Future Reflections                                                                                         Winter/Spring 2005

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The Cane and I

by Judy Sanders

Reprinted from the Summer 2003 issue of the Minnesota Bulletin, a publication of the NFB of Minnesota.

Judy Sanders
Judy Sanders

It all began when I was ten. It should have started a lot earlier but that's easy to say now.

When my parents discovered that their baby twins were blind they were devastated. What kind of future could they envision for their children? To find out, they began looking for blind adults from whom they could learn. They found two sources: a sheltered workshop that gave blind adults very limited opportunities for employment and a blind bowling league. They volunteered to drive people to the bowling alley. Unfortunately, they did not learn much about what the future could hold.

My parents were practical people; they realized the importance of allowing us to explore our environment. The first thing to go was the playpen. We were encouraged to move around the floor and see what we could find. I am told that I never crawled; I scooted everywhere.

It was later that they started investigating our choices for a good education. In the 1950's most blind children were educated at schools for the blind. We were given a good foundation in reading and writing Braille and in other academics; however, no attention was given to teaching us how to travel from place to place safely and independently; that is, until I was ten.

We learned about inside safety. Trailing the walls and holding our hands in front of our faces for protection from overhead objects was the first lesson. We all felt ridiculous hiding our faces so we never used this technique except during our lessons when we had no choice. To this day, I have not met a blind person who travels in this manner.

My first cane was a short, crook-handled, aluminum cane. It was heavy and I never relaxed while using it. For one thing, I only used it during lessons; no one made me use it at other times and I was not motivated to do it on my own. In fact, I felt very self-conscious when traveling with this cane. I knew people were staring at me. I knew that some blind people made a living by begging on the streets and I had heard that they carried tin cups with a picture of a white cane on them; I did not want to be one of those people.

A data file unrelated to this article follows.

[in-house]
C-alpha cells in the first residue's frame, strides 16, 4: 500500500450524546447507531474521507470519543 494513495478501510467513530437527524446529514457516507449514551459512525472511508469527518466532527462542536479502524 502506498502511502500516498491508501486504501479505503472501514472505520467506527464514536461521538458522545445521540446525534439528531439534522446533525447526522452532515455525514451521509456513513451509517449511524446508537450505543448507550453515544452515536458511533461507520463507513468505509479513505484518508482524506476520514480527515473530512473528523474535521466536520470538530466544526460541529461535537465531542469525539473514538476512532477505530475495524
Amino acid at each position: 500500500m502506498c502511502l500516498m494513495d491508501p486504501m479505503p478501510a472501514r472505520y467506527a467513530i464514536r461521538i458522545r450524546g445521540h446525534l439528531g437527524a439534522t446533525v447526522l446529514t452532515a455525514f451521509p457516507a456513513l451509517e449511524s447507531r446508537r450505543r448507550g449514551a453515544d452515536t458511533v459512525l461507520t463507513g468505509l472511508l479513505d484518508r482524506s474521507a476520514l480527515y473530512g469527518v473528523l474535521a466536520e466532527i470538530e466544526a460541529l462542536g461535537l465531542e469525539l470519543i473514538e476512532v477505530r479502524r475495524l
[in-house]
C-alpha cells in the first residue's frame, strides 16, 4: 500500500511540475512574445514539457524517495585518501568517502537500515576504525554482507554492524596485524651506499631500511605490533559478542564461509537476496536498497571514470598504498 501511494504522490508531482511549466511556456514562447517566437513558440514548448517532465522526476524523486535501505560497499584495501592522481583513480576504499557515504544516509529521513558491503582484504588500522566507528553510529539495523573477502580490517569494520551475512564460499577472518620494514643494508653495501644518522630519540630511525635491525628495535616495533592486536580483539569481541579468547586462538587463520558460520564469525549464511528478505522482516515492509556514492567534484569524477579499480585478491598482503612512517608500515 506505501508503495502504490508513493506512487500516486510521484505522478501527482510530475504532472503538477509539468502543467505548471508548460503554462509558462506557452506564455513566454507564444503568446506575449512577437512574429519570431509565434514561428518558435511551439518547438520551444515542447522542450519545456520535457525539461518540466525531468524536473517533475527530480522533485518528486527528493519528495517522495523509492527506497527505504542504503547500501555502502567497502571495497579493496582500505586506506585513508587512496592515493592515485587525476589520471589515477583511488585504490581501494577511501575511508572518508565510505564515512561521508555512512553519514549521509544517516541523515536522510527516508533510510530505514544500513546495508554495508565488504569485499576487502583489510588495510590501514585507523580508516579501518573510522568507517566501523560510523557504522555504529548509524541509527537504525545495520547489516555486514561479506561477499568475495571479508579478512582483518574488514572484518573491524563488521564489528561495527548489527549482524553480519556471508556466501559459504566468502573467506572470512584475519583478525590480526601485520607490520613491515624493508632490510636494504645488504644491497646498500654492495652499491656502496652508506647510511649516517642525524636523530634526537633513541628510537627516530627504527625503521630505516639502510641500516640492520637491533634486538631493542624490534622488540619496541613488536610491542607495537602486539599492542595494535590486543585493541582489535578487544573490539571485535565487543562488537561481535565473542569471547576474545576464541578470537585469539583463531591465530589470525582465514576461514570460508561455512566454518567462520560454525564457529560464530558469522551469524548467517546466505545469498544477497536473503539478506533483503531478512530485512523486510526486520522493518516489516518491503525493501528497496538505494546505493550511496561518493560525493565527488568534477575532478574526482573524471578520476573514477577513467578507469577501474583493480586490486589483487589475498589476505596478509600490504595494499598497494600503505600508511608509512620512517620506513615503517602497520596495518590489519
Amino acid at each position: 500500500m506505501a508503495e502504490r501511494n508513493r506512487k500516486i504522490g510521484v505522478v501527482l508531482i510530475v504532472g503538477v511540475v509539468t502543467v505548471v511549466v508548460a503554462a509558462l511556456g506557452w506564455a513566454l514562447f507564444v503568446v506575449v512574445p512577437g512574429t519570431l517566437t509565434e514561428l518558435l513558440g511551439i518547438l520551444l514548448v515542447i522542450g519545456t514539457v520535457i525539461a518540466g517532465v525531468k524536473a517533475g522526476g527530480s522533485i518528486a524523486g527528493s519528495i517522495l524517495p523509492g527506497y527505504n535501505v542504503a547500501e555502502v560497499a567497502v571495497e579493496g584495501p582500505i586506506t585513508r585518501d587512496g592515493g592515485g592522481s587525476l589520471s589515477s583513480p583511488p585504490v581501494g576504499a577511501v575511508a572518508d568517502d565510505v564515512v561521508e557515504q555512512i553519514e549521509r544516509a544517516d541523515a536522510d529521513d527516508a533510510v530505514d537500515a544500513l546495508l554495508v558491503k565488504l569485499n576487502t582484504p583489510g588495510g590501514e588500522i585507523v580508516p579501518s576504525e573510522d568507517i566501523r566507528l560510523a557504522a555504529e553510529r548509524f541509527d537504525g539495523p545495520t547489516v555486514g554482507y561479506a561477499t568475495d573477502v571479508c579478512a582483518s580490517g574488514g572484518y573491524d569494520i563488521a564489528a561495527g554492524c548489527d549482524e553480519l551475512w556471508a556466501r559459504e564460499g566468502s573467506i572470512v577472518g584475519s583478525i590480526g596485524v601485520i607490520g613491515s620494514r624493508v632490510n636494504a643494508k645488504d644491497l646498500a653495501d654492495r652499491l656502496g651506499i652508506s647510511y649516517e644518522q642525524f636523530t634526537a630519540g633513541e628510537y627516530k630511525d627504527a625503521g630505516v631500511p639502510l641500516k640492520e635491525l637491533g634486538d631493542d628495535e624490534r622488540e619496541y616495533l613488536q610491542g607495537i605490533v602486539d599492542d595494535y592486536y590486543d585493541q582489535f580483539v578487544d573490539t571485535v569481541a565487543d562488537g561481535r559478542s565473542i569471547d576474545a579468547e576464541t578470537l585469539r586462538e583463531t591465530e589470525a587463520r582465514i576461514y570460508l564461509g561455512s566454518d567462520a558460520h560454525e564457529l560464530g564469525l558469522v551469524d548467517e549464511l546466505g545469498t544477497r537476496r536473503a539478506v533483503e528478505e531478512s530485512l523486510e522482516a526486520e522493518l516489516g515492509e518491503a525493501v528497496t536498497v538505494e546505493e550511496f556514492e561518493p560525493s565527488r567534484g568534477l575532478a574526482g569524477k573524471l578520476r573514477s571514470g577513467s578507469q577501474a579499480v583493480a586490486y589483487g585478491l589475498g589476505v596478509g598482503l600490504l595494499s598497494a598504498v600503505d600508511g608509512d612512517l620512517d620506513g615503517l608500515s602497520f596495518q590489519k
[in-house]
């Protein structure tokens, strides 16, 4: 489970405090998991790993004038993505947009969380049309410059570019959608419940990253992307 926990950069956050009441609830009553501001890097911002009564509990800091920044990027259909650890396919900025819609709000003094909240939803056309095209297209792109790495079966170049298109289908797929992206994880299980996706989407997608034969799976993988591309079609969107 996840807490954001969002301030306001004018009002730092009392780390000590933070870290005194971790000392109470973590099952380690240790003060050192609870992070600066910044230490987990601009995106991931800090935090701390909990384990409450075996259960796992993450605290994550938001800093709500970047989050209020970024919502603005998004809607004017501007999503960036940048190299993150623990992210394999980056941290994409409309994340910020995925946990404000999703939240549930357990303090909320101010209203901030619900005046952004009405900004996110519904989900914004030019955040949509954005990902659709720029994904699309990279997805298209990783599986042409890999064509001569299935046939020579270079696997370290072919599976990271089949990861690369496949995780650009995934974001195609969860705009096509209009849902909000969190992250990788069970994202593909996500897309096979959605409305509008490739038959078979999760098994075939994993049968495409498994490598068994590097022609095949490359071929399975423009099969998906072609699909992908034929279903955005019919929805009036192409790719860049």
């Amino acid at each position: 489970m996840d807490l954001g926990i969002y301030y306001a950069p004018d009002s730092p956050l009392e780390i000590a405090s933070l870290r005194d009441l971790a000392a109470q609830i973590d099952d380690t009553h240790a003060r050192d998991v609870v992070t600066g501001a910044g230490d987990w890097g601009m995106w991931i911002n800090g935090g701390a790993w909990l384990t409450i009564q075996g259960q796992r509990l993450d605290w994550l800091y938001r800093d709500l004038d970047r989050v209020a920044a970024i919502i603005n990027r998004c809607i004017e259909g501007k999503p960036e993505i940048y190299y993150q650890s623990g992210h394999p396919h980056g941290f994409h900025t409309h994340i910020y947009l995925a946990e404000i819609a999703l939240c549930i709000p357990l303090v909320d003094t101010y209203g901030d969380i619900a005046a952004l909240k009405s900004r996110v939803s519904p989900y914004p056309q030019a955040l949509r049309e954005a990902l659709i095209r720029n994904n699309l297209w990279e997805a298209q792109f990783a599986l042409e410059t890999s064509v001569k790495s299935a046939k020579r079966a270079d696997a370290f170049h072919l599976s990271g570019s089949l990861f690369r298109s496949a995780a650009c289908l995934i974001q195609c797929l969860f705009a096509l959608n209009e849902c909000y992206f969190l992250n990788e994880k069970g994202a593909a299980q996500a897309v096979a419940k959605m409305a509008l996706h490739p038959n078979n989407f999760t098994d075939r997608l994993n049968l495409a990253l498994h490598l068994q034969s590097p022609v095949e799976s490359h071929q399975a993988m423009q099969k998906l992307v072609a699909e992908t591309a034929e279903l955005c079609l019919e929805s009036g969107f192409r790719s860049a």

While telling me it was not necessary for me to use my cane when traveling with other sighted people, I was also told I was amazing for what I could accomplish with the cane. My instructor was invited to speak to various civic groups and I remember being asked to demonstrate the cane. I walked from my chair to the edge of the stage and the audience gasped because I stopped just in time to keep from falling into their laps.

Throughout high school and college I used a folding cane and carried a purse big enough to hide it. My college friends would meet me and take me from place to place. I now know that my social life would have been much more satisfying if I had asserted my independence. I would have been equal with my peers.

Upon graduating from college, I was introduced to the National Federation of the Blind. People were talking about going to a national convention in Houston, Texas, and I considered joining them. I weighed the pros and cons of this journey.

Pro: I wanted a teaching career and I knew I would have the chance to meet other blind educators.

Con: I would not know where to go upon arrival.

Pro: I knew several people who were going and I could stick with them; at least, I would not be alone when we got lost.

The pro list won the day and I had the time of my life! I cannot say that I magically transformed myself into an avid cane user but I began thinking. I noticed what little effort it took for blind people to get around this huge hotel. They even left the hotel to explore the city. Why wasn't I doing these things?

In the next few years, I came to know all that the Federation had to offer. My Federation friends have given me far more than I can ever give back. With respect to the cane, I have come to value my freedom to come and go as I please; I can take pride in saying to my sighted friends and colleagues that I will meet them somewhere. I now travel thousands of miles each year alone and don't think twice about it.

Times have changed. Not only do we have an organization for parents of blind children but because of the National Federation of the Blind there are now *adjustment-to-blindness training centers operated by blind people to teach the use of the cane and make the students proud. Blind people are equal partners in today's society and the cane is one reason why.

I now travel with a lightweight, fiberglass cane and it stands straight and tall. My purse is no longer needed to be a cane holder and I can smile at the people who might be staring at me.v

*The NFB operates three adjustment-to-blindness training centers: BLIND, Inc., the Colorado Center for the Blind, and the Louisiana Center for the Blind. All three of the centers also operate summer blindness-skills programs for children and youth. For more information, contact:

BLIND, Inc. (Blindness: Learning in New Dimensions, Incorporated)
Shawn Mayo, Director
100 East 22nd Street South
Minneapolis, Minnesota 55404
Phone: (612) 872-0100 or
(800) 597-9558
Fax: 612-872-9358
info@blindinc.org

Colorado Center for the Blind
Julie Deden, Director
2233 West Shepperd Avenue
Littleton, Colorado 80120
Phone: (303) 778-1130 or
(800) 401-4632
Fax: 303-778-1598
jdeden@cocenter.org

Louisiana Center for the Blind
Pam Allen, Director
101 South Trenton
Ruston, Louisiana 71270
Phone: (318) 251-2891 or
(800) 234-4166
allenp@lcb-ruston.com

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